Take Nothing With You
1970s Weston-Super-Mare and ten-year-old oddball Eustace, an only child, has life transformed by his mother’s quixotic decision to sign him up for cello lessons. Music-making brings release for a boy who is discovering he is an emotional volcano. He laps up lessons from his young teacher, not noticing how her brand of glamour is casting a damaging spell over his frustrated and controlling mother.
When he is enrolled in holiday courses in the Scottish borders, lessons in love, rejection and humility are added to daily practice.
Drawing in part on his own boyhood, Patrick Gale’s new novel explores a collision between childish hero worship and extremely messy adult love lives.
Take Nothing With You begins with main character Eustace discovering he has cancer. And realising that for the third time, he has fallen in love. As a successful, wealthy man who has worked hard to get to where he is, meeting Theo through a dating website has sparked something new and exciting in his life. Whilst Theo serves in the military, he and Eustace spend hours getting to know one another and slowly a bond begins to form. Preferring to keep Theo in the dark about his condition, Eustace enlists the help of his old friend Naomi. When he begins his radiotherapy treatment, he is allowed to take a few precious possessions with him in the lead-lined room. Over the course of the treatment, he listens to the cello music Naomi has installed on an MP3 Player, which transports him back through the years.
Alternating between past and present, the reader is allowed a glimpse into Eustace’s life in Weston-Super-Mare as a boy. Living with his parents in the residential home they run, a shy and awkward Eustace constantly dodges the grim atmosphere developing between his mother and father. When she books him a cello lesson with popular teacher Carla Gold, he unearths a passion that will drive him forward and help him find his way in the world.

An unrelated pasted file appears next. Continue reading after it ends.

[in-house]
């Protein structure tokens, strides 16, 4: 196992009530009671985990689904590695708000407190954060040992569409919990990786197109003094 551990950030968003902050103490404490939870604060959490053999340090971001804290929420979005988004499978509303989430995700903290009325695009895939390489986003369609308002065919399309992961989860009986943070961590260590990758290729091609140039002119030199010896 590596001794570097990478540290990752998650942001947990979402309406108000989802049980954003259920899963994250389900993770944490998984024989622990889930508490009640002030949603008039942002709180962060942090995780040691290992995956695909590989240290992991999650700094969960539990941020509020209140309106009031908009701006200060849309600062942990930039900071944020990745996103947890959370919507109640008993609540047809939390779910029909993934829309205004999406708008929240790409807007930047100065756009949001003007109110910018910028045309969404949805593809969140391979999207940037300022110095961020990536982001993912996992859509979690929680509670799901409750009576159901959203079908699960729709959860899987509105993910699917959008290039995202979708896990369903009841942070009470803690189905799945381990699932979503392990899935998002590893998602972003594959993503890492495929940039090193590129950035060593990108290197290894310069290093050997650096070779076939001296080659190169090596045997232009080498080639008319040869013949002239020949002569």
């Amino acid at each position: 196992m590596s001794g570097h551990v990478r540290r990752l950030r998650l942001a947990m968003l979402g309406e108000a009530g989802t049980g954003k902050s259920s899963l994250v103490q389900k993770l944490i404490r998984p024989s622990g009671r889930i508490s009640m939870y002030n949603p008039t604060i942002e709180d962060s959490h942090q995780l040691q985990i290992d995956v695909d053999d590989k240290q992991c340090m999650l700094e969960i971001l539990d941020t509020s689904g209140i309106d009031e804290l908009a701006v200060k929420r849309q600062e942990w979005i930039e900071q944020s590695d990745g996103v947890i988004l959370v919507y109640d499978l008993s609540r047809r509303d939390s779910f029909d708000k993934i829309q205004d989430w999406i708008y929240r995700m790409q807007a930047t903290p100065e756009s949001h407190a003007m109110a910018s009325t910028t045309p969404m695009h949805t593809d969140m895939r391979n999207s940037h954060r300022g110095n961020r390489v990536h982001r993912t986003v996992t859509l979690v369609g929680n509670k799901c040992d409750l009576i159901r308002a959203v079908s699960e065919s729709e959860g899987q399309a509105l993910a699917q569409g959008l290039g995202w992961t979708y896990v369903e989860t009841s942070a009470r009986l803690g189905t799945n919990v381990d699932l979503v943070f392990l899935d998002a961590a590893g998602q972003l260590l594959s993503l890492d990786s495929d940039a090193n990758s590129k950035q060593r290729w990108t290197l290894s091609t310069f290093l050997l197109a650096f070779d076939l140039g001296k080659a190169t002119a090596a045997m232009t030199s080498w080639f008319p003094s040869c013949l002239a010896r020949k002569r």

I read this book slowly so I could savour it. Some books you wish could just last forever. This is one of mine. Eustace is a remarkable character. I loved getting to know him and following him on his journey. The worst part was saying goodbye at the end. Take Nothing With You is brimming with the simple joy of music and the true warmth of friendship.
With every sentence, Patrick Gale plumbs the depths of emotion in this story. He finds new levels of ingenuity, intelligence, insight, heart and humour and effortlessly draws the reader into the lives of his characters. He writes with flawless elegance and beauty. His books just get better and better. I can’t wait to see what he writes next.
I’m a ginormous fan of Patrick Gale. I was lucky enough to attend the North Cornwall Book Festival last year and I remember coming away so bloomin’ excited because Patrick mentioned a new book coming in 2018! This book is everything I’d hoped for and so much more!
Rich. Compelling. Insightful.
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Patrick Gale was born on the Isle of Wight in 1962. He spent his infancy at Wandsworth Prison, which his father governed, then grew up in Winchester. He now lives on a farm near Land’s End. He’s a passionate gardener, cook, and cellist and chairs the North Cornwall Book Festival each October. His sixteen novels include the Costa-shortlisted A Place Called Winter, A Perfectly Good Man and Notes From an Exhibition – both of which were Richard and Judy Bookclub selections – The Whole Day Through and Rough Music. His latest, Take Nothing With You is a tale of teenage obsession, sexuality, betrayal and music-making. You can find out more on his website http://www.galewarning.org.
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Huge thanks to Georgina Moore at Headline for my review copy!